Extrafloral Nectaries

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Schwitzke et al. (2015). Figure 5D. Crematogaster sp. at the extrafloral nectaries next to the large stipular structure.

Extrafloral nectaries have been reported from over 90 families of flowering plants and ferns (Koptur 1992), mostly from tropical and subtropical regions. Plants producing extrafloral nectar are known to suffer less from herbivory (Rezende et al. 2014). There is considerable variation in extrafloral nectary morphology and visitor spectra of ants and other insects (Oliveira and Brandao 1991; Brewitt et al. 2015).

Plants/Extrafloral Nectaries

Sanz-Veiga et al. (2017) - Extrafloral nectaries can occur in both vegetative and reproductive plant structures. In many Rubiaceae species in the Brazilian Cerrado, after corolla abscission, the floral nectary continues to secret nectar throughout fruit development originating post-floral pericarpial nectaries which commonly attract many ant species. The occurrence of such nectar secreting structures might be strategic for fruit protection against seed predators, as plants are expected to invest higher on more valuable and vulnerable parts. Here, we performed ant exclusion experiments to investigate whether the interaction with ants mediated by the pericarpial nectaries of Tocoyena formosa affects plant reproductive success by reducing the number of pre-dispersal seed predators. We also assessed whether ant protection was dependent on ant species composition and resource availability. Although most of the plants were visited by large and aggressive ant species, such as Ectatomma tuberculatum and species of the genus Camponotus, ants did not protect fruits against seed predators. Furthermore, the result of the interaction was neither related to ant species composition nor to the availability of resources. We suggest that these results may be related to the nature and behavior of the most important seed predators, like Hemicolpus abdominalis weevil which the exoskeleton toughness prevent it from being predated by most ant species. On the other hand, not explored factors, such as reward quality, local ant abundance, ant colony characteristics and/or the presence of alternative energetic sources could also account for varia- tions in ant frequency, composition, and finally ant protective effects, highlighting the conditionality of facultative plant-ant mutualisms.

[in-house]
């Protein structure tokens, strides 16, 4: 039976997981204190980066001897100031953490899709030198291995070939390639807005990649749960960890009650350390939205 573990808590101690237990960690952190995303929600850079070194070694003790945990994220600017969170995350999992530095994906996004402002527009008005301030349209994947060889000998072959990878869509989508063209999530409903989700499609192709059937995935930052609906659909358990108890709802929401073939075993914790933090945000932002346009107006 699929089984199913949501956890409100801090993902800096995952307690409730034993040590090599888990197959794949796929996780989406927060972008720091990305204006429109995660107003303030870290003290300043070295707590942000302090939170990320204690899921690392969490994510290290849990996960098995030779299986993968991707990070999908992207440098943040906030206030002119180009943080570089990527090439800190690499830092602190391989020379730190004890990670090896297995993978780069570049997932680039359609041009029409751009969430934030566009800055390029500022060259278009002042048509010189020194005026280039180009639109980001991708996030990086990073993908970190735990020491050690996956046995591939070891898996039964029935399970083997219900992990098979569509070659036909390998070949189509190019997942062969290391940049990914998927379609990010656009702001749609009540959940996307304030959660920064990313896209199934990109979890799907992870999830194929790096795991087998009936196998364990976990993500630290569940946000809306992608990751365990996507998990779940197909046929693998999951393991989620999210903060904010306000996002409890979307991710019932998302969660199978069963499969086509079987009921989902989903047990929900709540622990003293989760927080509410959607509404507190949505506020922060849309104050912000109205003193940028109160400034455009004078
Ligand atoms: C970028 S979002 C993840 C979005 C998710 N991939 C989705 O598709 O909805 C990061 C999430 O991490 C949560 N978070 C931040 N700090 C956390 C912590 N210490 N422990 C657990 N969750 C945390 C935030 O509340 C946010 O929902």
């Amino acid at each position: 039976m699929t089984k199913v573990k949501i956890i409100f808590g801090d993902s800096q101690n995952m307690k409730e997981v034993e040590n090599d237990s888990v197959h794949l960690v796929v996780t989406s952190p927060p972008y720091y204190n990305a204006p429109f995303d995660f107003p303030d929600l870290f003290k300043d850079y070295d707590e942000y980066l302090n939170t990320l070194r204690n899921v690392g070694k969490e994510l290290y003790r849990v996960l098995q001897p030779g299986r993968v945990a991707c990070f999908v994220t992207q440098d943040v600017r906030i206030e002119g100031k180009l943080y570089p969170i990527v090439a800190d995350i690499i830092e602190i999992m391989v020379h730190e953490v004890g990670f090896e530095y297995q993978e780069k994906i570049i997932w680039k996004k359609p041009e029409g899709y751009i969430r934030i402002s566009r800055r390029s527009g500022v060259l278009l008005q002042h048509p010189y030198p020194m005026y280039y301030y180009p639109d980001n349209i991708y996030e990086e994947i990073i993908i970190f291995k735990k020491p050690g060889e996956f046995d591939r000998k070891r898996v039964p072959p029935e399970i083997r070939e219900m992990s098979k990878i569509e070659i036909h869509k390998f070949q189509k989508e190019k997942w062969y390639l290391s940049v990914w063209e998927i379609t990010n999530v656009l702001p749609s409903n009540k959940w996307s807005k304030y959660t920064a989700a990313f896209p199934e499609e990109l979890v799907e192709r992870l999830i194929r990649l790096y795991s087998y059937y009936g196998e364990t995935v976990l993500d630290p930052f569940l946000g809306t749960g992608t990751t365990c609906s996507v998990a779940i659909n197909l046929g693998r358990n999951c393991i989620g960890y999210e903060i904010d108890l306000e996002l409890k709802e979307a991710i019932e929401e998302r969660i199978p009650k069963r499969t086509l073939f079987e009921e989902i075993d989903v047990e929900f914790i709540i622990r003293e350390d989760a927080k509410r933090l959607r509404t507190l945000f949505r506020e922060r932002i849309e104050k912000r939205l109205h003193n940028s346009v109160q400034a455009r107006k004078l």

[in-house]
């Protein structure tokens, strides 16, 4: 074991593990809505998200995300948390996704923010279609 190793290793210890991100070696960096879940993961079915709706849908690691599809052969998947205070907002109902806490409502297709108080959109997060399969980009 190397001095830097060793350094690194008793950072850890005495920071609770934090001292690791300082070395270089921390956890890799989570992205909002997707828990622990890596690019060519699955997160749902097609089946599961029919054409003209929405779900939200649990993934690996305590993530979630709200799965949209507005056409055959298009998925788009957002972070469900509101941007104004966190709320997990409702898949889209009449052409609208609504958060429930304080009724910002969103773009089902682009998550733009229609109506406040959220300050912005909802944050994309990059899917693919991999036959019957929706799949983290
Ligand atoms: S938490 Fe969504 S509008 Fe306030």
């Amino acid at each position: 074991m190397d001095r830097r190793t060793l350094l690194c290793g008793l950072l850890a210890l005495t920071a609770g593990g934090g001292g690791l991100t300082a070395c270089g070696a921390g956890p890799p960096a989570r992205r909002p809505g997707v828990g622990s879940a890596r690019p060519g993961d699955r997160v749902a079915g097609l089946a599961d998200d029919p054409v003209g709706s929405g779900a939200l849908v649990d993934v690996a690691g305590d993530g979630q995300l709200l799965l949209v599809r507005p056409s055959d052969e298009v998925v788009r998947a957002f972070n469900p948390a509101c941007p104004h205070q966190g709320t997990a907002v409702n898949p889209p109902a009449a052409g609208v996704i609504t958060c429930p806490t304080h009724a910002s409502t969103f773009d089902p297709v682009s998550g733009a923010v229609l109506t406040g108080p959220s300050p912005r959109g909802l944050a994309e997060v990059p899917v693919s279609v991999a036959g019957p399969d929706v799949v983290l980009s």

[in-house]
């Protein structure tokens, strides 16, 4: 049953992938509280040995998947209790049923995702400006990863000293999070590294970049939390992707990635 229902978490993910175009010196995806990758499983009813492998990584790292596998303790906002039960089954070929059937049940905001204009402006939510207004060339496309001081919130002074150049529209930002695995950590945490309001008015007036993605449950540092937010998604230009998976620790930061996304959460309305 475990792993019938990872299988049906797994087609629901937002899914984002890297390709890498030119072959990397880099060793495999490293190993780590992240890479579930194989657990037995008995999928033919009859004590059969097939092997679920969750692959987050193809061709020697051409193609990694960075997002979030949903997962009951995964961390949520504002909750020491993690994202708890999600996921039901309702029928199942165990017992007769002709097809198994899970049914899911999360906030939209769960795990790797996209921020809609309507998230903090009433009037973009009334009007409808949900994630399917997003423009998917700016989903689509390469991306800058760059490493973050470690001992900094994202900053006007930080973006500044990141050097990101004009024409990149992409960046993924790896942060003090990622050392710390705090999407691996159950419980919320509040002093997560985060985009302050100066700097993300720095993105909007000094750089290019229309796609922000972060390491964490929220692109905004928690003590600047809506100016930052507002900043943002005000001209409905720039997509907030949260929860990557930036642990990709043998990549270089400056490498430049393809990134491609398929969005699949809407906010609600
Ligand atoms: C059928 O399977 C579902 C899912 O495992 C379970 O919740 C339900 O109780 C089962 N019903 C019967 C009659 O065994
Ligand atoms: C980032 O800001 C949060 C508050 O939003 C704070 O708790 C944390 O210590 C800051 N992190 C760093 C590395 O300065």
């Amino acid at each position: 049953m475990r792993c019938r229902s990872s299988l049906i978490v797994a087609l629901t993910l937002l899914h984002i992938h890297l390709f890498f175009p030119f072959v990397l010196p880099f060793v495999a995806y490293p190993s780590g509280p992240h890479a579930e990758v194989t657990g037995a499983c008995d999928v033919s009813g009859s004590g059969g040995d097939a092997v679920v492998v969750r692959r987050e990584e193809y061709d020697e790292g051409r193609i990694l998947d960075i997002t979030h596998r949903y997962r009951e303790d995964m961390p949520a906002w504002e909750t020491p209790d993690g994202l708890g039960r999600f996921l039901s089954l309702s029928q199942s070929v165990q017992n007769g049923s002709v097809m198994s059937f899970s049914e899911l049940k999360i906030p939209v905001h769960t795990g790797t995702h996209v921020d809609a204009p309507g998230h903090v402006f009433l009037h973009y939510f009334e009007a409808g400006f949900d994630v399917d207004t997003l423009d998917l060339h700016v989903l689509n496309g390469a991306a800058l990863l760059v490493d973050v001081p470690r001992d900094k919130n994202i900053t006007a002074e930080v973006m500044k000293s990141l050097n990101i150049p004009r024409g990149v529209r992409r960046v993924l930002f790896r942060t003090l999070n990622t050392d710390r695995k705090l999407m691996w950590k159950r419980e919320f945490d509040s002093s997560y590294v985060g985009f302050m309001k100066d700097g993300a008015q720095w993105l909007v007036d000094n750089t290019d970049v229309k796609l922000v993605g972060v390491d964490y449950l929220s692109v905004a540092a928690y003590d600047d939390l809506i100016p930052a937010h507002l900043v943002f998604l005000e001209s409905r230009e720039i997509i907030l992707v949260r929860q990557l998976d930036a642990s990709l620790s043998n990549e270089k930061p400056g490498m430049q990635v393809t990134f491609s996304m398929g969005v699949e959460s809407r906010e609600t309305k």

Schwitzke et al. (2015) - Leea manillensis (Leeaceae) is a large erect shrub with height up to 6 m, terminal inflorescences, and large stipular structures that enclose the next generation of shoots. It is distributed widespread throughout the Philippines and parts of Southeast Asia (Molina et al. 2013). The species is shade-tolerant, growing in the understory, as well as in forest gaps (and edges) in primary and secondary forests, with especially high abundances in bright, young-aged secondary growth forests.

Our results show that Leea manillensis consists of a highly variable system, shaped by a number of factors. We could confirm that it has mutualistic interactions with ants attracted by extrafloral nectaries and food bodies. Ants provided a certain degree of protection. However, the indirect defence mechanism via ants turned out to be very fragile, dependent on different conditions that influenced the magnitude of the beneficial effect of ants on plants (see also Rico-Gray et al. 2012). We found no evidence of any specific relationship between Leea and the attracted ants. Meng et al. 2011 describe similar conditions in the species Leea glabra (Leeaceae) growing in South China. The broad range of ant species observed to visit the extrafloral nectaries is consistent with a pattern typically found in many facultative ant–plant associations and indicating a low specificity (Fiala et al. 1994; Kessler and Heil 2011). Not only did we find a broad range of ant species, but also a high intraspecific variability in the abundance of ants assembling at the extrafloral nectaries. Only 36 % of the observed shoots showed a permanent presence of ants perhaps due to varying EFN production of the plants.

Gallery

Figure 1. Inflorescence of Vigna luteola showing the extrafloral nectaries (white arrows) (A). Extrafloral nectaries located at the base of the inflorescence (B); and the principal visitor of the EFNs, the ant Camponotus planatus (C).